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I tried to keep the two units as similar as possible. Apples to apples, if you will.

The MBP has:

-- A far more powerful GPU (Radeon Pro 560 vs. GeForce MX130; see https://technical.city/en/video/Radeon-Pro-560-vs-GeForce-MX... MX130 memory is different than tested by technical.city, though -- 2 GB vs. 4 GB in Dell laptop)
-- a higher capacity battery (76 watt-hours vs. 56 watt-hours)
-- Thunderbolt 3 ports
-- Touch Bar and Force Touch trackpad

The Inspiron has
-- A higher resolution built-in screen
-- memory configurable up to 32 GB
-- ports other than Thunderbolt/USB C.

For those of us who strongly prefer macOS, the $1500 up-front cost to get to use macOS vs. Windows is easily worth it, when you consider having to use the laptop daily and spread out over 3 years for the Dell vs., say, 5 years (barring physical incapacitation) for the MBP.

Were I to get the Inspiron -- and I use Dell Latitudes and Dell Precision MC6800s at work -- I'd have to install Ubuntu for dual-boot, using Ubuntu as my primary OS, which means I'm wasting money on Microsoft (except for the rare application I might use that requires Windows). A major problem with using the Dells to run Ubuntu is that Nvidia has appalling driver support for Linux (or at least Ubuntu), which means I'd deactivate the Nvidia card and use only the Intel graphics (Inspiron uses Intel HD Graphics 620, according to http://www.dell.com/learn/us/en/04/help-me-choose/hmc-video-..., which may or may not be out of date; MBP uses Intel HD Graphics 630, which is moot because I wouldn't have to turn off the Radeon).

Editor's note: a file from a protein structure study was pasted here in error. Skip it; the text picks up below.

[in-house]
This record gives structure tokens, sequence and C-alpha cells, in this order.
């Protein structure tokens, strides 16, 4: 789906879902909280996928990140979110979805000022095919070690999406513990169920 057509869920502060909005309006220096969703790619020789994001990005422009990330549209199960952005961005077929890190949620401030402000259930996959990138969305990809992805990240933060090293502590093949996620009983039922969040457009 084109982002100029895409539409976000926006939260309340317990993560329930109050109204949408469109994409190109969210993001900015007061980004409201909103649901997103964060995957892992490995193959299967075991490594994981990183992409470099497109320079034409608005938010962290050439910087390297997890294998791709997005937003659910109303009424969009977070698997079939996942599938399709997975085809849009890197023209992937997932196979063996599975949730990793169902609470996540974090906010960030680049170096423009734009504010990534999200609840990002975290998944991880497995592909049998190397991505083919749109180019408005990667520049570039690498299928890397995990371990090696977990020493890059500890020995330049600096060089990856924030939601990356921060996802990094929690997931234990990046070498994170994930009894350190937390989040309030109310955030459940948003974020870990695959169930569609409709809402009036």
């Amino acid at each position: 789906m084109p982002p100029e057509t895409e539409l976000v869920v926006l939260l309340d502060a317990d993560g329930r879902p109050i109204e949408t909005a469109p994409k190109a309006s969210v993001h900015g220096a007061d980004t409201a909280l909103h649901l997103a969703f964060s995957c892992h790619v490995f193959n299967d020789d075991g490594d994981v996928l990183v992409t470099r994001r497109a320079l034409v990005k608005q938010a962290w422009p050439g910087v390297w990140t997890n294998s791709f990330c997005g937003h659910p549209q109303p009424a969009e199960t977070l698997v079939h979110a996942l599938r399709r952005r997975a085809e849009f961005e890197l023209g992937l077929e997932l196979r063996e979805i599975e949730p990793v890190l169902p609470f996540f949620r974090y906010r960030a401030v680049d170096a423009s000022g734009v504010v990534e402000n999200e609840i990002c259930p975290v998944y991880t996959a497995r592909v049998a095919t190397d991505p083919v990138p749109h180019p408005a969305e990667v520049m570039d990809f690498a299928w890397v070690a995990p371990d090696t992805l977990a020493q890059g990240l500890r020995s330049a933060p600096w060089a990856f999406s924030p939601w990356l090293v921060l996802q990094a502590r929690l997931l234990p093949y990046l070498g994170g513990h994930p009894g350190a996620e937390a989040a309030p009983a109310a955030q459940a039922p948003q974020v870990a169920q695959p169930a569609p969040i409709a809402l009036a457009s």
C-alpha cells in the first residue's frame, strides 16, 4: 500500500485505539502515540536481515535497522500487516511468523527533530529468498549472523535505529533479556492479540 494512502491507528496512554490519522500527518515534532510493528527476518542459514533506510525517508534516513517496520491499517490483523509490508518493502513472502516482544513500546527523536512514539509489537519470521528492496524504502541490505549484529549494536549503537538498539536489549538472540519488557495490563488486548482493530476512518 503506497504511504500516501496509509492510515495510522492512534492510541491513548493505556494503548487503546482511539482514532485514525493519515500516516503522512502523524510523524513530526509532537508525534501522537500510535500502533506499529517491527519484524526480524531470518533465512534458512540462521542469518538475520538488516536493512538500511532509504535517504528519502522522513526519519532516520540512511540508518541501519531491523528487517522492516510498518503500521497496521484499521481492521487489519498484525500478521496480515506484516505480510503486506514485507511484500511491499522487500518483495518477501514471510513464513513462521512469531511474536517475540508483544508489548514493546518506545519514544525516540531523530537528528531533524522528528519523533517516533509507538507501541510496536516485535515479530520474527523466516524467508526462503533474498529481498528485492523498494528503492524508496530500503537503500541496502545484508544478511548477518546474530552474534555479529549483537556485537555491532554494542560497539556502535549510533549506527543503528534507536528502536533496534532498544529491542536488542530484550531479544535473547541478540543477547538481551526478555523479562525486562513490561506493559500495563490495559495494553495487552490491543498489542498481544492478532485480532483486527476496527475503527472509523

I once had Windows-only software running long-term (e.g. weeks) data acquisition off an Inspiron in a lab. Windows 10 Pro kept rebooting itself every once in a while for forced (mostly security) updates, killing a lot of mission-critical data gathering. Yes, the computer was networked, so not having the security upgrades was theoretically a risk, but it was a risk we understood and were willing to take, given the importance of the lab runs. Microsoft doesn't want people turning off those updates, so it wasn't a simple matter of opening a control panel and toggling a switch. To say that I had to jump through a bunch of hoops and research the how-to information on the web is a ridiculous understatement. You can tell me that it's do-able or easy, but when I compare it to macOS, I'll give you the same "yeah, right" skepticism I reserve for Linux propellerheads who tell me the same thing for Linux ("it's so easy. You just go to /etc/blahblah.d and change the settings FUBAR, FROTZ, and FLATHEAD in blahblah.conf, then reboot!").

Avoiding these hassles daily, weekly, or monthly for 3-5 years is well worth an up-front cost of $1500, to me.

-awlabrador
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